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I am looking for recommendations on database books. Ideally, I would like a book spending no more than 1/4 covering the basics of the abstract / theoretical stuff, and then delves into the practical aspects.

If the relevant "Dummies book" is good, this would be fine, as long as people here would endorse it. Brownie points for books available on Kindle.


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closed as off-topic by TomTom, TheCleaner, ceejayoz, Michael Hampton Nov 4 '14 at 15:55

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Your primary focus on the database is in the deployment and maintenance, right? If not, you may want to ask this question or search for a similar one on stackoverflow... – Paul Sonier Jul 8 '09 at 18:23
What database flavor do you need to admin? It's touhg to get a book to delve into practical admin work without knowing what thing to admin. – Jim B Jul 8 '09 at 20:22
This seems like a poll question. Shouldn't it be community wiki? – T. Marshall Aug 21 '09 at 20:51
Actually it is not a poll question, it is the recommendation for learning material. And this is off topic here - lets get it closed. – TomTom Nov 4 '14 at 14:17
up vote 4 down vote accepted

My two favorite have been Database Design for Mere Mortals and SQL Queries for Mere Mortals by Michael J Hernandez which Amazon does have available for the Kindle.

+1 - I was just going to add "Database Design for Mere Mortals" here. I'll edit your post and throw in the Amazon links. "Database Design..." is a very, very good book. It focuses on the theory of relational database design from a practical, non-mathematical perspective, and doesn't focus (or, indeed, even hardly mention) any specific RDBMS software. I can't speak to the other book except to say that it's probably as good as the first since Michael Hernandez wrote it too – Evan Anderson Jul 8 '09 at 18:36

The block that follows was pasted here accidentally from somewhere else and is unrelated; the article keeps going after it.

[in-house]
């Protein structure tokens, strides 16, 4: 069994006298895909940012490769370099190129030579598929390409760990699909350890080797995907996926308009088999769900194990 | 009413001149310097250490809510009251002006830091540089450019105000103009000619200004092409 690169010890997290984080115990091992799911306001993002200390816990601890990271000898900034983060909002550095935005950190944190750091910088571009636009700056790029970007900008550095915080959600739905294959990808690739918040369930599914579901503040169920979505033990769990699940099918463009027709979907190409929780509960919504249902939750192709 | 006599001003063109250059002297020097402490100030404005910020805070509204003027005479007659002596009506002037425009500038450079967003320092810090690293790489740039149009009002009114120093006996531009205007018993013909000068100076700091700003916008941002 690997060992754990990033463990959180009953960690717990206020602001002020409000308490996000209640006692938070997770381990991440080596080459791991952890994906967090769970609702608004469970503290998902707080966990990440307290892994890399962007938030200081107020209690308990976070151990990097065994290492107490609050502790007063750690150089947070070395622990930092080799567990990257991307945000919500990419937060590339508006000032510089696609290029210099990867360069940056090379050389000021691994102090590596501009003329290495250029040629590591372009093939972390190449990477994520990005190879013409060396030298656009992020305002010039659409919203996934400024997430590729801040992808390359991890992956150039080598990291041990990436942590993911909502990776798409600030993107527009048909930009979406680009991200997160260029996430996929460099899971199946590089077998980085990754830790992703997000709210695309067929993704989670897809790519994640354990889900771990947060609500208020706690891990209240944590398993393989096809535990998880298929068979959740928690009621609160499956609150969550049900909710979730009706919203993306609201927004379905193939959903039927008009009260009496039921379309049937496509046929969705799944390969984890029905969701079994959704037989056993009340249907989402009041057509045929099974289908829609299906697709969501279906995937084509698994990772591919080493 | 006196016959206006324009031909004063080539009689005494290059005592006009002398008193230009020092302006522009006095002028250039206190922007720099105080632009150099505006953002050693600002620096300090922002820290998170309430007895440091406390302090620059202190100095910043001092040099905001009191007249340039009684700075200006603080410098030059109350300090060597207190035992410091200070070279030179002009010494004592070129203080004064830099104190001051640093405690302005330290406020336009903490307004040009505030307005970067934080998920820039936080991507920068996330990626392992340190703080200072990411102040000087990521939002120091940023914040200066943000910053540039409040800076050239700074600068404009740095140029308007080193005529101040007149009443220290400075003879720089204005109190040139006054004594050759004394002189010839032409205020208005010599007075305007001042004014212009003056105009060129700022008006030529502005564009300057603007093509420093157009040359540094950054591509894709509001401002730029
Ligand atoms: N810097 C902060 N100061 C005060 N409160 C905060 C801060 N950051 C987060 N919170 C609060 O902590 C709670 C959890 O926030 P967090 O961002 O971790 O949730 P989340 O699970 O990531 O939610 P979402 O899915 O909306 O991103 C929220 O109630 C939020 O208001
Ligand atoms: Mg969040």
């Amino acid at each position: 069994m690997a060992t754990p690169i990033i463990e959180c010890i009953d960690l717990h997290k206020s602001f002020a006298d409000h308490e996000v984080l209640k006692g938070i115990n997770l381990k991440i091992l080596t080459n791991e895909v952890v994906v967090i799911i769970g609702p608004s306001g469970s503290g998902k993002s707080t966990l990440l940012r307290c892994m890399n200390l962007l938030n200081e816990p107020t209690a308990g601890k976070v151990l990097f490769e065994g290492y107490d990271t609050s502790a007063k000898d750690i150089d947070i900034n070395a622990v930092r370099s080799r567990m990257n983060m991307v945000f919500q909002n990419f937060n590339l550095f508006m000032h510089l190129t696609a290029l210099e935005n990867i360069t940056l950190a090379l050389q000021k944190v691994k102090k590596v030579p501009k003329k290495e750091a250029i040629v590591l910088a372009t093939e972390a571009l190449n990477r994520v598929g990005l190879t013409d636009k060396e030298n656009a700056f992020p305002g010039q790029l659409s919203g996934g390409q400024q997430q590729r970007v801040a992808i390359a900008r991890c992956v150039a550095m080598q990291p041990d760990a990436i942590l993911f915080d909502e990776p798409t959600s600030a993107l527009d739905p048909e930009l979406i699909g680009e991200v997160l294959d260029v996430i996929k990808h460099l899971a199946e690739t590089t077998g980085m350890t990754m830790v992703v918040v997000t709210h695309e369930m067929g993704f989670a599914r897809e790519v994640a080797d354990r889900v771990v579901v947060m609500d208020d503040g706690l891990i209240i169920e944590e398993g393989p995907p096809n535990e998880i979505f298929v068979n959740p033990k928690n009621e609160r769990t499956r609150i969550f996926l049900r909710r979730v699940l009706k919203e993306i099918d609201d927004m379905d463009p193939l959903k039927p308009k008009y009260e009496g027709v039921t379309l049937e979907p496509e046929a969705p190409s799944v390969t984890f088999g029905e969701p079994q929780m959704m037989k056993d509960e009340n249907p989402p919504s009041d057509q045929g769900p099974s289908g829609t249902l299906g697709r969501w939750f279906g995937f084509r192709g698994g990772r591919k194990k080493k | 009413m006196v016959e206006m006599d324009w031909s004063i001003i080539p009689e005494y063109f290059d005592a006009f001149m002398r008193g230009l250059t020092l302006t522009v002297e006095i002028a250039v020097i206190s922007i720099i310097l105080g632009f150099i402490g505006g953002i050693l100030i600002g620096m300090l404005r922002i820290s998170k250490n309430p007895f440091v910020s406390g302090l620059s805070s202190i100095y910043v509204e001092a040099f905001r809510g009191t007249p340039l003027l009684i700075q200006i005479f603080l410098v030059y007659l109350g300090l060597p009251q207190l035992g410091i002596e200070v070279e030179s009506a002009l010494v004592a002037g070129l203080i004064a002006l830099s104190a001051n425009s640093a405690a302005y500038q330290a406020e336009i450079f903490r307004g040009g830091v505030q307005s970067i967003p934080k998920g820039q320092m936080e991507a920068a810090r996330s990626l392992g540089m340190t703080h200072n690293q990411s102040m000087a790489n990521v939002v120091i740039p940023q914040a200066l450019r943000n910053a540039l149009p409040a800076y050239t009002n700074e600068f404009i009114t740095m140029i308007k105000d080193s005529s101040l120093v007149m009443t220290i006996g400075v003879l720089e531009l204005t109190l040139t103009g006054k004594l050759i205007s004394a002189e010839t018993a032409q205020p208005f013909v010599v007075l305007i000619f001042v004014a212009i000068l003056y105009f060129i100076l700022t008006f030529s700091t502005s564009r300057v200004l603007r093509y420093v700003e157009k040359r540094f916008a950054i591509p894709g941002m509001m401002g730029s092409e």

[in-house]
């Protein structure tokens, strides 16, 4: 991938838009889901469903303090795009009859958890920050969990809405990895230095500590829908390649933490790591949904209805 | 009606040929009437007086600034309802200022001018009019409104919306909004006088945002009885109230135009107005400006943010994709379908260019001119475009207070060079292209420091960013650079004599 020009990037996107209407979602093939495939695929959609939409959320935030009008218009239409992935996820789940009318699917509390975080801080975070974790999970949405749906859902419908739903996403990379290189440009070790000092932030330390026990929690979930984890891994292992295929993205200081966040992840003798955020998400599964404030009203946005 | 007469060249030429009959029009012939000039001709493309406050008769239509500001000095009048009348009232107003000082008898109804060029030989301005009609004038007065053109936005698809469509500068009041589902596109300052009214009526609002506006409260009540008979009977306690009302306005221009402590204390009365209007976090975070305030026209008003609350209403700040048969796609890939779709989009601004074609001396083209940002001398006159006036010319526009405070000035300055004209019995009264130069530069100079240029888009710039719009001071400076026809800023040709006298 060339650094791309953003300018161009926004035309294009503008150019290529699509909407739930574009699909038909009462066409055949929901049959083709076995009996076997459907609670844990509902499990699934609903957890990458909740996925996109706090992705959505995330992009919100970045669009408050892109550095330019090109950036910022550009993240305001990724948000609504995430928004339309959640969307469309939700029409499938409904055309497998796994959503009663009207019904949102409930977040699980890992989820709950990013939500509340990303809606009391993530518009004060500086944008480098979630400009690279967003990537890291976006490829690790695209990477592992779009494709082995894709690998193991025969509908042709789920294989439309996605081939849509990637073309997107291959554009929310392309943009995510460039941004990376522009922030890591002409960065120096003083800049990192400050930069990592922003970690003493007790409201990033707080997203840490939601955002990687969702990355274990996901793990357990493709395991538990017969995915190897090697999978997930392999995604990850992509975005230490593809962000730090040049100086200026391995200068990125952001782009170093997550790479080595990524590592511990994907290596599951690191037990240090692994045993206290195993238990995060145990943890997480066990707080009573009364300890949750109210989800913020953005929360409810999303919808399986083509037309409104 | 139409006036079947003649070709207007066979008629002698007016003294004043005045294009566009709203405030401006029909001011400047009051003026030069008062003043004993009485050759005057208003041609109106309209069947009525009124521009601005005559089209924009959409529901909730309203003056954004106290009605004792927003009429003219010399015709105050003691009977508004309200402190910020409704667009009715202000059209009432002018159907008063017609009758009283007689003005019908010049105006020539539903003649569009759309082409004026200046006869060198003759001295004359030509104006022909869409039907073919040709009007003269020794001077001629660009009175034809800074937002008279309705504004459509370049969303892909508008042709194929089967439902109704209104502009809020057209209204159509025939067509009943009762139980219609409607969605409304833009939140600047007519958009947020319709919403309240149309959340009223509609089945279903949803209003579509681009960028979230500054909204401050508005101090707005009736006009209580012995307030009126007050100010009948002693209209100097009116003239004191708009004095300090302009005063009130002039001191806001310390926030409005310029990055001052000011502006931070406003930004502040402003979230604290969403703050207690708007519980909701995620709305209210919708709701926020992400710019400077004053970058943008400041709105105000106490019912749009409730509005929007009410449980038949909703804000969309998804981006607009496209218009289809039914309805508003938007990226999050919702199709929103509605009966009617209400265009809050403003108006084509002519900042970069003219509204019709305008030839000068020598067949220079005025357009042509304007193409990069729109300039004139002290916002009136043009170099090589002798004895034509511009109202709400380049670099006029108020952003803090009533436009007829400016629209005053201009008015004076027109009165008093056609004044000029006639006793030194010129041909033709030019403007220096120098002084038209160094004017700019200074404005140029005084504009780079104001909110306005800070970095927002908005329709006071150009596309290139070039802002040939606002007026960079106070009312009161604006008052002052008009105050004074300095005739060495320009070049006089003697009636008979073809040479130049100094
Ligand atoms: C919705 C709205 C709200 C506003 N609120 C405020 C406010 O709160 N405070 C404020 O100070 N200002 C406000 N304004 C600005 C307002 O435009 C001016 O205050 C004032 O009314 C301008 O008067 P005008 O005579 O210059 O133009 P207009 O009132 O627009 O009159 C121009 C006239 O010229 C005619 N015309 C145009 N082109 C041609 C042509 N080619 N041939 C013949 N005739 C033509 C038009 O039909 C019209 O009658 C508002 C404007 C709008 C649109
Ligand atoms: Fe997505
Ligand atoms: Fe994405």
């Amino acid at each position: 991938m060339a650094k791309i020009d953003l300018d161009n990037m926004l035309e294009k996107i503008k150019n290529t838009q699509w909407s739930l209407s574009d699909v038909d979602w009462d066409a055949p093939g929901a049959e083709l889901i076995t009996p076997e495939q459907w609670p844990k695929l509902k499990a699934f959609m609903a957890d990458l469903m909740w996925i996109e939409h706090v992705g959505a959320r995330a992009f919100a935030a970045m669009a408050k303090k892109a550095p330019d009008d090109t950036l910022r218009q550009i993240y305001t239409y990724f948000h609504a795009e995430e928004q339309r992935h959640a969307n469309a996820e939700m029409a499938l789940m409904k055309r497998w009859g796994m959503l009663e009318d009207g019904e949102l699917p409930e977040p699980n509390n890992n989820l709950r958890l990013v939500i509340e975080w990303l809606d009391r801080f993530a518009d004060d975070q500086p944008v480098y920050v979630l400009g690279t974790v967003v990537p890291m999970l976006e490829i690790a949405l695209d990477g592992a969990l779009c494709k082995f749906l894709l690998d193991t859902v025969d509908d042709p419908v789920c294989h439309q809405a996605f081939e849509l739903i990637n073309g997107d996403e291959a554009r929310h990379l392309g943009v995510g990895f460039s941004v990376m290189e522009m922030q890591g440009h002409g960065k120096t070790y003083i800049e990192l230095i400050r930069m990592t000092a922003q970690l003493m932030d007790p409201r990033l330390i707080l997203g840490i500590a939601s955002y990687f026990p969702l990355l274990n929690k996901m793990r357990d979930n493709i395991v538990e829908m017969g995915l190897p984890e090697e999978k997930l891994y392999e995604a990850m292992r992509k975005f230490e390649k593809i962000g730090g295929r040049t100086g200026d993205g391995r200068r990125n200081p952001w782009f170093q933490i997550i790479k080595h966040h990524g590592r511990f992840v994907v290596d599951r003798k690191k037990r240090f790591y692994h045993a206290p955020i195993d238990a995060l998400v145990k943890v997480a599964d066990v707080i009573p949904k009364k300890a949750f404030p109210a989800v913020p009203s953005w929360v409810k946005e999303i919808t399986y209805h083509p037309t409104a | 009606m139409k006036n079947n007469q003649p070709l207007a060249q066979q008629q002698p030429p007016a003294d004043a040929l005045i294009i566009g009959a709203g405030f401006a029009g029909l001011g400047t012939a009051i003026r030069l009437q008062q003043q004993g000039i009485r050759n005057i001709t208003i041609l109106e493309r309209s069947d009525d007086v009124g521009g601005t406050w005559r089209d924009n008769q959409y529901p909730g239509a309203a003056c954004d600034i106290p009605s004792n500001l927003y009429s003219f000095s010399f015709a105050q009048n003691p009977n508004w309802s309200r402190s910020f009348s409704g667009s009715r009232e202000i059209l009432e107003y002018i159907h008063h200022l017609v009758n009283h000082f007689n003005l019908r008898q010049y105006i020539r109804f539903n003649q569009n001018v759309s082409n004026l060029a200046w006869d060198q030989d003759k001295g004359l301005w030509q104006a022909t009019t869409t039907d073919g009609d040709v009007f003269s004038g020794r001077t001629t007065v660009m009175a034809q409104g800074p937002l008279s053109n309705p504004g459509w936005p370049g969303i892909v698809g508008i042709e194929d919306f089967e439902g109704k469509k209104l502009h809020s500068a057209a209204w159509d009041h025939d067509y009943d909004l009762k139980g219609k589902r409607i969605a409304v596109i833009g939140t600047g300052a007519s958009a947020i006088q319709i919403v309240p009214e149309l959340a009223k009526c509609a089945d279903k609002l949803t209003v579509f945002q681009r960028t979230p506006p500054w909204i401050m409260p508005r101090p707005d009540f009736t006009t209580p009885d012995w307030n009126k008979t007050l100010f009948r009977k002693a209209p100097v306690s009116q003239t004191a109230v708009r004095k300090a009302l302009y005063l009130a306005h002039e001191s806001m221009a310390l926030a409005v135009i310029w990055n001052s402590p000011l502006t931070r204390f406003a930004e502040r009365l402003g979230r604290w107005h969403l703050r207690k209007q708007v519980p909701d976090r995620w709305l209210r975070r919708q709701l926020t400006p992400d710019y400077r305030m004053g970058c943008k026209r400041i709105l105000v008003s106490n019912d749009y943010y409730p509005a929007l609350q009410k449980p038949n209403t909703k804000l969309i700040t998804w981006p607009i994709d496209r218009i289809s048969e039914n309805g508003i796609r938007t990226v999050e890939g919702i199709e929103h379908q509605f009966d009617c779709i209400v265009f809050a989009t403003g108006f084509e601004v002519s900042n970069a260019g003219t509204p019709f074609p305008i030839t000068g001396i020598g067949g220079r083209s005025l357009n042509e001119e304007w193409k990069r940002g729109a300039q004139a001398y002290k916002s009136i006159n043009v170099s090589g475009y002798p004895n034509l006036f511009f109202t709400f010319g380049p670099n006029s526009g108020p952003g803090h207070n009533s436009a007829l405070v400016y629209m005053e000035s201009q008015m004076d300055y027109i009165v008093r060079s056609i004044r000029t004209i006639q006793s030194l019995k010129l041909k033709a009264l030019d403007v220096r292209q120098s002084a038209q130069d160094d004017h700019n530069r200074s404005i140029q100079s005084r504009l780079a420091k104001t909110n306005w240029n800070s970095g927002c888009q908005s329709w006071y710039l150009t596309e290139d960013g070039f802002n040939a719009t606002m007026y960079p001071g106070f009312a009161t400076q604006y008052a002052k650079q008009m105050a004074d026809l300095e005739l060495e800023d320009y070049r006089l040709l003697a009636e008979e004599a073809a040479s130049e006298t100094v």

First thanks for the edits, I didn't think to put the actual links in. Second when I was green sysadm dealing with db issues I read 50 pages of Database Design. Went to work the following day, pointed at a table that was using email addresses as the primary key and said "add a INT(11) column to the front of that table." The next day queries went from 30 minutes to 30 seconds. That's the strength of both books. They give you the tools and concepts to go solve your own problems. If the OP wants "how to admin Mysql" these aren't the books, but IMHO they are better than that book would be. – kashani Jul 8 '09 at 19:46
I think he's looking more for admin basic than design basics, SQL queries would be good, datbase design is good for thowing at devs and telling them to read it before you start telling me my server sucks (as kashani's example demonstrates) – Jim B Jul 8 '09 at 20:21
Thank you guys. I just pulled the trigger on the Kindle edition of DB Design. I want to think through how to structure a db for a new business idea, so I think that's what I need. – JDelage Jul 9 '09 at 12:31

I found the "SQL Server for Dummies" book to be pretty good. It's the only "Dummies" book I've ever read, but a friend recommended it when I asked about a good intro to RDBMSs.


The "The Manga Guide to Databases" is supposed to actually be pretty good.


I'm a big fan of Databases Demystified (link to the Kindle edition) because of its excellent db logic questions at the end of each chapter. It's also well written and breaks down all of the concepts surrounding databases into an easy to understand format.


I also recommend "Database Design for Mere Mortals" and for a fun quick bit about getting your head around normalization Gay marriage: the database engineering perspective and a few other issues, is well worth your time.

I haven't yet had to learn much about databases, and practically all I have learned I learned from that post on same-sex marriage. – TRiG Aug 6 '11 at 2:18

Have a look at

Databases DeMYSTiFieD

It covers all of the fundamentals. Not much depth, however. Good if you want to get an overview on topics related RDBMS.


One of my college courses years ago used the first edition of "Database Solutions" by Connoly & Begg (link below). We breezed through it in a month and then got on to other stuff, but I remember it being a good intro.

Covers all the 1st, 2nd and 3rd normal form stuff; all the RDBMS stuff you'd expect.

Amazon link


The Essence of Databases is very short but is one of my favourites, a bit old now and not available on kindle unfortunately. If you want a rule of thumb the shorter the better, huge database books tend to focus on mathematical theory which practically you don't need.


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